I asked one team captain about this. I was not surprised to learn that most use the same peg in the dressing room, always listen to the same music pre-match, and that the captain always has to be first to set foot on the pitch before the other team’s captain and will make strenuous efforts so to do.
Goalkeepers can be particuclarly superstitious. Pepe Reina, the Spain and Liverpool goalkeeper, has a long and bizarre list of pre-match rituals which includes going to a petrol station to fill up his car even if he doesn’t need it. (info found here)
‘Six hours before kick-off at Anfield, and before I can even think about the game, I have to get to a petrol station. After getting into the car, I turn the engine on and look at the fuel gauge. It is almost full. I still need petrol, though, so I head to the same garage that I always go to when Liverpool are at home, a small filling station almost exactly halfway between my home and the stadium. I get there, open the petrol cap and begin to refuel. I am only at the pump for 20 seconds or so before the tank is full, so I go in to pay. The cashier gives me a bit of a funny look.’
Aston Villa goalkeeper Shay Given insists on placing a small bottle of holy water at the back of his goal, while former Irish/Celtic keeper Packie Bonner would carry some clay from County Donegal in his glove bag.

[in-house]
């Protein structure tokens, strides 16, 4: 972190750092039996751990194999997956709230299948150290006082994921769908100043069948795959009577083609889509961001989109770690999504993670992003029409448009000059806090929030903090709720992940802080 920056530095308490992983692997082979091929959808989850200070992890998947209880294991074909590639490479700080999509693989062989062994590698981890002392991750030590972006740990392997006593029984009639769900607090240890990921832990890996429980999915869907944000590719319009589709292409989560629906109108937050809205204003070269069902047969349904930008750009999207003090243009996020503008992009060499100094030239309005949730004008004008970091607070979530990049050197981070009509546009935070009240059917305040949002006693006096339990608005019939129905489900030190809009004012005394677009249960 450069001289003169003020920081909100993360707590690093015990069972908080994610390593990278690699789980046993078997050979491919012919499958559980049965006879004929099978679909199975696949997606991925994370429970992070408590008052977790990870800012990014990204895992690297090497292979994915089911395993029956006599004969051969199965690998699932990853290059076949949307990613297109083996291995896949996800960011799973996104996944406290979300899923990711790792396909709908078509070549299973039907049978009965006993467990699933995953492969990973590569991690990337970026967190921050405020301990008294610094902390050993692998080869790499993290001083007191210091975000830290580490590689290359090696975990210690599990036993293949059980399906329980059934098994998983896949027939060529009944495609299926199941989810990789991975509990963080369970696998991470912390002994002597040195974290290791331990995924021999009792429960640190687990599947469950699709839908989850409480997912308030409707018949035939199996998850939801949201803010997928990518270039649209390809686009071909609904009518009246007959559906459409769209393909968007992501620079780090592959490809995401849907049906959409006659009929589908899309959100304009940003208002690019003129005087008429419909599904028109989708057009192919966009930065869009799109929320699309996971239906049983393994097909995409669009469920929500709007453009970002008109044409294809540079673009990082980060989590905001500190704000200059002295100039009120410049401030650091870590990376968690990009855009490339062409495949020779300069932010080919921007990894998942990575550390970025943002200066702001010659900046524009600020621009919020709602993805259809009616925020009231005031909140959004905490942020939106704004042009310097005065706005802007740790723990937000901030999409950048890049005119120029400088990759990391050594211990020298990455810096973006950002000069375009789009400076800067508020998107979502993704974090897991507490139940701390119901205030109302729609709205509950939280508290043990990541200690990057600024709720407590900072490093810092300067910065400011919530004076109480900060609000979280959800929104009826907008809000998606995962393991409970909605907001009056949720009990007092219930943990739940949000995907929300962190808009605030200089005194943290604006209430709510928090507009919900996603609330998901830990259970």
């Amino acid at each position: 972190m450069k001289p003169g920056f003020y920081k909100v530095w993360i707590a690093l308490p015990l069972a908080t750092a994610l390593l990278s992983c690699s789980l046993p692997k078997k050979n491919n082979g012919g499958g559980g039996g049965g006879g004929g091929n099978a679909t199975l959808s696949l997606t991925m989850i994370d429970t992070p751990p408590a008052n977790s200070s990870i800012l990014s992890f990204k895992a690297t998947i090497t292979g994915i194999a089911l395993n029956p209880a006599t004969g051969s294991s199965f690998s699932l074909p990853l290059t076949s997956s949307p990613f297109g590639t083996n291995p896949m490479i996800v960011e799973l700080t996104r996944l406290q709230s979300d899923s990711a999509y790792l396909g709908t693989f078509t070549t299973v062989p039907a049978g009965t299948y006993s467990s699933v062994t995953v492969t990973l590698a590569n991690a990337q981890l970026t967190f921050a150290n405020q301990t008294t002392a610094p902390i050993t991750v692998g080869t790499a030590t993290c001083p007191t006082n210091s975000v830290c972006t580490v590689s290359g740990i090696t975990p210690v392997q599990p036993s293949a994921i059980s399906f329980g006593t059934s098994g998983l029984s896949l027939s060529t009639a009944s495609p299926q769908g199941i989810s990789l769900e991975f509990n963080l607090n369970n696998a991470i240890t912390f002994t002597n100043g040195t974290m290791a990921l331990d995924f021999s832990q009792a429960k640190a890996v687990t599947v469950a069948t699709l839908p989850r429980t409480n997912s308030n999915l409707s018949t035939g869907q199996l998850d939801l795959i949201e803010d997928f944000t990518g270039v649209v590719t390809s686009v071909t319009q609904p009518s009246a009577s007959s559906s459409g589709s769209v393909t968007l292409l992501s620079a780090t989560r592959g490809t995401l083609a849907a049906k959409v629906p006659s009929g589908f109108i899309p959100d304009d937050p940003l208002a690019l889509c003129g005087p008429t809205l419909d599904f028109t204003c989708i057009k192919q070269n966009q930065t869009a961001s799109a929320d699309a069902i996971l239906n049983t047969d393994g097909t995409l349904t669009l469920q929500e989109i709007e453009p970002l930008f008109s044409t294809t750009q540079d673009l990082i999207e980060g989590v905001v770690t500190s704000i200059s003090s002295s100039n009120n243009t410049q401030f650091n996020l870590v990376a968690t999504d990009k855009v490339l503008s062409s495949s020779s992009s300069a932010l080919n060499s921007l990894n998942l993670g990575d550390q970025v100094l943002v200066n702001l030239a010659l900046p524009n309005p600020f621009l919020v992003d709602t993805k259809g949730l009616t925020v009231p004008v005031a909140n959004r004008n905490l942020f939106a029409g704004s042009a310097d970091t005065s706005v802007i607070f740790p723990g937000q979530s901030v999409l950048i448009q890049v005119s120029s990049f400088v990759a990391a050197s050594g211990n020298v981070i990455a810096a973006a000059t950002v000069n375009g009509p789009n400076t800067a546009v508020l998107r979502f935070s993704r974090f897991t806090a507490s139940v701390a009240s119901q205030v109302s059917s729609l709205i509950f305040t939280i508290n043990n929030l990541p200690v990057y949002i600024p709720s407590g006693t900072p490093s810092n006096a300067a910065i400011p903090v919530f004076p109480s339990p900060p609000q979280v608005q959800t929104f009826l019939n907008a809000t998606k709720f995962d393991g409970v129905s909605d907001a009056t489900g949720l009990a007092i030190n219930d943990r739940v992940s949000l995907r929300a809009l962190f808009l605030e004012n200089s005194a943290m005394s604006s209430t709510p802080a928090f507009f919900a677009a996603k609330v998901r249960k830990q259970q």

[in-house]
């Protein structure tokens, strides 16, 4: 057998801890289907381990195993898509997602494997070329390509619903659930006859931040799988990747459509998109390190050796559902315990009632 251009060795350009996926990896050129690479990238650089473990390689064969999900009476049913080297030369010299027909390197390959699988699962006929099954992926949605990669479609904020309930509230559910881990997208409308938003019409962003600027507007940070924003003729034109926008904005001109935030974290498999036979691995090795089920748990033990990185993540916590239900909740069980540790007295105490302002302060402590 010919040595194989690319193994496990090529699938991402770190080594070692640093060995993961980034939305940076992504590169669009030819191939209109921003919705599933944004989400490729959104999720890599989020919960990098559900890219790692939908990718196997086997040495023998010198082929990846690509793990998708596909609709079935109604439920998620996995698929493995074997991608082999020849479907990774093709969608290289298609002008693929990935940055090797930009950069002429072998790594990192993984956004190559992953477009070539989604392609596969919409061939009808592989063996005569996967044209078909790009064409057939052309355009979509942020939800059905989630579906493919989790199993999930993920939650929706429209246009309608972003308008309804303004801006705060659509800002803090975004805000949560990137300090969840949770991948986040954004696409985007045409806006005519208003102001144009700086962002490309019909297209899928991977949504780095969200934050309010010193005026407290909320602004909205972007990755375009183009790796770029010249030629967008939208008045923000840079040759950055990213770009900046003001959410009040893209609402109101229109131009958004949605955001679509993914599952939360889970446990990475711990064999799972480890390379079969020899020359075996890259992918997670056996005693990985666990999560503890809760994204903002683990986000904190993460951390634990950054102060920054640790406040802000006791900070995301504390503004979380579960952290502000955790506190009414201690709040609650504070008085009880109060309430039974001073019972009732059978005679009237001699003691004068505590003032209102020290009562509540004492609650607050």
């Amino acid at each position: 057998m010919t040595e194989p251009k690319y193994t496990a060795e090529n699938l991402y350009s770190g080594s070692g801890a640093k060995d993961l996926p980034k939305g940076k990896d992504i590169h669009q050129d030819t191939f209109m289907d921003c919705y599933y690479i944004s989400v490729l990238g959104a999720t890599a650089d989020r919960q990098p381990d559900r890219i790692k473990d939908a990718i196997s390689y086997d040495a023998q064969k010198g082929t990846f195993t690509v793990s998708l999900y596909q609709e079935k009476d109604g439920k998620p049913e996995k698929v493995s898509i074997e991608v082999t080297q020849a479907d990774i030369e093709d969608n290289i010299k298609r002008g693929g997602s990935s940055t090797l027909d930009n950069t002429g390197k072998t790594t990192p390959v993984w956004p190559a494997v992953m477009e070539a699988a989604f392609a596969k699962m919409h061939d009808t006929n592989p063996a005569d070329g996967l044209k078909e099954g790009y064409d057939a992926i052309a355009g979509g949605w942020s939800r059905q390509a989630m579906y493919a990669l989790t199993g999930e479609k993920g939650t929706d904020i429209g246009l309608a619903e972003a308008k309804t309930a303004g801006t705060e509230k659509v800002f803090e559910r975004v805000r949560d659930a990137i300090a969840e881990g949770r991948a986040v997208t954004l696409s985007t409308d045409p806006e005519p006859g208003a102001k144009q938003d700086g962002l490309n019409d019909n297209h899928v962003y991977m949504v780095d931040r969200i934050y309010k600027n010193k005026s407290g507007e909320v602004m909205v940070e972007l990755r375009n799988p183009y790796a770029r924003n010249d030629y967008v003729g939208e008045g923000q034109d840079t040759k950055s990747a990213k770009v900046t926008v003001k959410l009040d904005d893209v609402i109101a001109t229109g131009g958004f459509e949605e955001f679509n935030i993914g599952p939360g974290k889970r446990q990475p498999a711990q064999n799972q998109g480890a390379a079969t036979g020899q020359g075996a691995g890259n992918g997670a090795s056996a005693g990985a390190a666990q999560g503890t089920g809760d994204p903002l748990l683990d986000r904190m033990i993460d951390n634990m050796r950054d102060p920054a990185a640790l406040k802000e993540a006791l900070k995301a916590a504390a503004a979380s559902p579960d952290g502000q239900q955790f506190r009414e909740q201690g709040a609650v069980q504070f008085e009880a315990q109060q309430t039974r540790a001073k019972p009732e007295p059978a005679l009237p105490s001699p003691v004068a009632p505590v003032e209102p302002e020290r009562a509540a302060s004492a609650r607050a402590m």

John Terry admits he sits in the same seat on the team bus, listens to the same Usher CD and parks in the same spot at Stamford Bridge. At Stamford Bridge, John Terry has a standard urinal that he needs to use before going out onto the pitch. If that urinal is occupied, then Terry waits his turn. We wonder what he does on away games? He wore the same pair of shin-pads for ten whole years, before losing them after a Champions League tie against Barcelona. And he always ties a band three times on his socks. In all, he has about fifty superstitions.
Rio Ferdinand pours water down his face in the tunnel before he enters the field and both he and his brother Anton jump over every white line every time one of them steps on the pitch area.
David Beckham is rumoured to be obsessive, and especially fussy about how some items in his kit are arranged, especially the items in his fridge. And he requires an even number of Pepsi cans, so if there are three in the fridge, he will throw away one.
Gary Neville, formerly of Manchester United, could write the book. His superstitions became so overwhelming that he had to try and lose some of them, so that he could lead a close-to-normal life. One of his superstitions is to not change his boots if his team’s on a winning run. He would also wear the same aftershave if results were favourable. Neville has confessed, himself, on having worn the same clothes, shoes and aftershaves for long periods. Eugh!
Jermain Defoe, the Tottenham striker, always has a close crop before games to avoid injury. Defoe reveals:
“I have to, I only ever seem to get injured when I have longer hair.”
He is also reported to keep playing in the same pair of boots throughout a scoring purple patch but will get a new pair as soon as he fails to score.
Adrian Mutu, a Romanian footballer, once declared: ‘Curses cannot touch me because I wear my underwear inside out.’